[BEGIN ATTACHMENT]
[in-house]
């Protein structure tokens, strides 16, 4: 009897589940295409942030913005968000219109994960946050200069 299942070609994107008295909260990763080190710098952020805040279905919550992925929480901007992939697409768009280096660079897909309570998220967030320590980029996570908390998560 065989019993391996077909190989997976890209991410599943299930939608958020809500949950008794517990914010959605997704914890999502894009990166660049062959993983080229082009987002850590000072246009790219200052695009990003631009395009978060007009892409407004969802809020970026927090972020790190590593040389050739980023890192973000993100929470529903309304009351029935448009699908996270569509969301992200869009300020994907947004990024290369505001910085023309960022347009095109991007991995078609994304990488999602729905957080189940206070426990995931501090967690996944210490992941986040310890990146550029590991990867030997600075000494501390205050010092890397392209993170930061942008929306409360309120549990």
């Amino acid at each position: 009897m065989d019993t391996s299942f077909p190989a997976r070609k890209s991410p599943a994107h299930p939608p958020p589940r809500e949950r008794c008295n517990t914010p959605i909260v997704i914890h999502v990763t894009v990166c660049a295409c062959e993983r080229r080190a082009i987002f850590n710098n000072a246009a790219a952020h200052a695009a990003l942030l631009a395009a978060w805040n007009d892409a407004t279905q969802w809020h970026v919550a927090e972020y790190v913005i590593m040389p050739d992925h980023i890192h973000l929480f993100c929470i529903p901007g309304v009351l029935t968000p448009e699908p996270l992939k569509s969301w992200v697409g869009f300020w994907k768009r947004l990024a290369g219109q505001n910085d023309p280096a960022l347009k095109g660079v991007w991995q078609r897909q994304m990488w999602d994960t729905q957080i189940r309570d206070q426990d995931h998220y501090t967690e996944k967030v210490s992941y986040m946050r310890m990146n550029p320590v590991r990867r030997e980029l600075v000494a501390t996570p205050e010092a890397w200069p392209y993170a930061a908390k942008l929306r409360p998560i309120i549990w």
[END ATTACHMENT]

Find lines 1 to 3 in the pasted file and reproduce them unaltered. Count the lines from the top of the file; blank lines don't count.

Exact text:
[in-house]
């Protein structure tokens, strides 16, 4: 009897589940295409942030913005968000219109994960946050200069 299942070609994107008295909260990763080190710098952020805040279905919550992925929480901007992939697409768009280096660079897909309570998220967030320590980029996570908390998560 065989019993391996077909190989997976890209991410599943299930939608958020809500949950008794517990914010959605997704914890999502894009990166660049062959993983080229082009987002850590000072246009790219200052695009990003631009395009978060007009892409407004969802809020970026927090972020790190590593040389050739980023890192973000993100929470529903309304009351029935448009699908996270569509969301992200869009300020994907947004990024290369505001910085023309960022347009095109991007991995078609994304990488999602729905957080189940206070426990995931501090967690996944210490992941986040310890990146550029590991990867030997600075000494501390205050010092890397392209993170930061942008929306409360309120549990």
């Amino acid at each position: 009897m065989d019993t391996s299942f077909p190989a997976r070609k890209s991410p599943a994107h299930p939608p958020p589940r809500e949950r008794c008295n517990t914010p959605i909260v997704i914890h999502v990763t894009v990166c660049a295409c062959e993983r080229r080190a082009i987002f850590n710098n000072a246009a790219a952020h200052a695009a990003l942030l631009a395009a978060w805040n007009d892409a407004t279905q969802w809020h970026v919550a927090e972020y790190v913005i590593m040389p050739d992925h980023i890192h973000l929480f993100c929470i529903p901007g309304v009351l029935t968000p448009e699908p996270l992939k569509s969301w992200v697409g869009f300020w994907k768009r947004l990024a290369g219109q505001n910085d023309p280096a960022l347009k095109g660079v991007w991995q078609r897909q994304m990488w999602d994960t729905q957080i189940r309570d206070q426990d995931h998220y501090t967690e996944k967030v210490s992941y986040m946050r310890m990146n550029p320590v590991r990867r030997e980029l600075v000494a501390t996570p205050e010092a890397w200069p392209y993170a930061a908390k942008l929306r409360p998560i309120i549990w």